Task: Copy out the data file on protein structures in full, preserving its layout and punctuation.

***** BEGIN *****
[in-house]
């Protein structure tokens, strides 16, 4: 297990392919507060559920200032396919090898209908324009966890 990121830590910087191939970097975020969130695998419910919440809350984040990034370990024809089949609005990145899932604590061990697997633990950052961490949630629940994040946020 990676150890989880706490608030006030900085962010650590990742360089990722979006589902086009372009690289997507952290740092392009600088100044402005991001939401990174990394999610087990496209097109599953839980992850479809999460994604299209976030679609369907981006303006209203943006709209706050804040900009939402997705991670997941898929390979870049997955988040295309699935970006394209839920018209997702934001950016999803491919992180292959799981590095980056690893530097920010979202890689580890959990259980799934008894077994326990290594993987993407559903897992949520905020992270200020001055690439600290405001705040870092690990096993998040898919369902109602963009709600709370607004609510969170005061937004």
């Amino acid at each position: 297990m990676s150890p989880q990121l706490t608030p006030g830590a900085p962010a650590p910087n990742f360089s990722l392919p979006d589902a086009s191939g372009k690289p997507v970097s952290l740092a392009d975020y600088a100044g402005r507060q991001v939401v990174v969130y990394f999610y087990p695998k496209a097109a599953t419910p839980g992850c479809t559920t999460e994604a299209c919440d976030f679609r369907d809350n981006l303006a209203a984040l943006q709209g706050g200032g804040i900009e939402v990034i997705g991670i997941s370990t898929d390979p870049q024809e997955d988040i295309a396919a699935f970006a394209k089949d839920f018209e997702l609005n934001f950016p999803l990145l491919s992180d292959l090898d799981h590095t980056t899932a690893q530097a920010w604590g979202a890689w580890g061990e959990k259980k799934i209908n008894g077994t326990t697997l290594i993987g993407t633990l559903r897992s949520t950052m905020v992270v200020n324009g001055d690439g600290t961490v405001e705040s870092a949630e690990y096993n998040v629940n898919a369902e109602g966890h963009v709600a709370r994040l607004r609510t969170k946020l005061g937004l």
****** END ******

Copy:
[in-house]
């Protein structure tokens, strides 16, 4: 297990392919507060559920200032396919090898209908324009966890 990121830590910087191939970097975020969130695998419910919440809350984040990034370990024809089949609005990145899932604590061990697997633990950052961490949630629940994040946020 990676150890989880706490608030006030900085962010650590990742360089990722979006589902086009372009690289997507952290740092392009600088100044402005991001939401990174990394999610087990496209097109599953839980992850479809999460994604299209976030679609369907981006303006209203943006709209706050804040900009939402997705991670997941898929390979870049997955988040295309699935970006394209839920018209997702934001950016999803491919992180292959799981590095980056690893530097920010979202890689580890959990259980799934008894077994326990290594993987993407559903897992949520905020992270200020001055690439600290405001705040870092690990096993998040898919369902109602963009709600709370607004609510969170005061937004």
């Amino acid at each position: 297990m990676s150890p989880q990121l706490t608030p006030g830590a900085p962010a650590p910087n990742f360089s990722l392919p979006d589902a086009s191939g372009k690289p997507v970097s952290l740092a392009d975020y600088a100044g402005r507060q991001v939401v990174v969130y990394f999610y087990p695998k496209a097109a599953t419910p839980g992850c479809t559920t999460e994604a299209c919440d976030f679609r369907d809350n981006l303006a209203a984040l943006q709209g706050g200032g804040i900009e939402v990034i997705g991670i997941s370990t898929d390979p870049q024809e997955d988040i295309a396919a699935f970006a394209k089949d839920f018209e997702l609005n934001f950016p999803l990145l491919s992180d292959l090898d799981h590095t980056t899932a690893q530097a920010w604590g979202a890689w580890g061990e959990k259980k799934i209908n008894g077994t326990t697997l290594i993987g993407t633990l559903r897992s949520t950052m905020v992270v200020n324009g001055d690439g600290t961490v405001e705040s870092a949630e690990y096993n998040v629940n898919a369902e109602g966890h963009v709600a709370r994040l607004r609510t969170k946020l005061g937004l």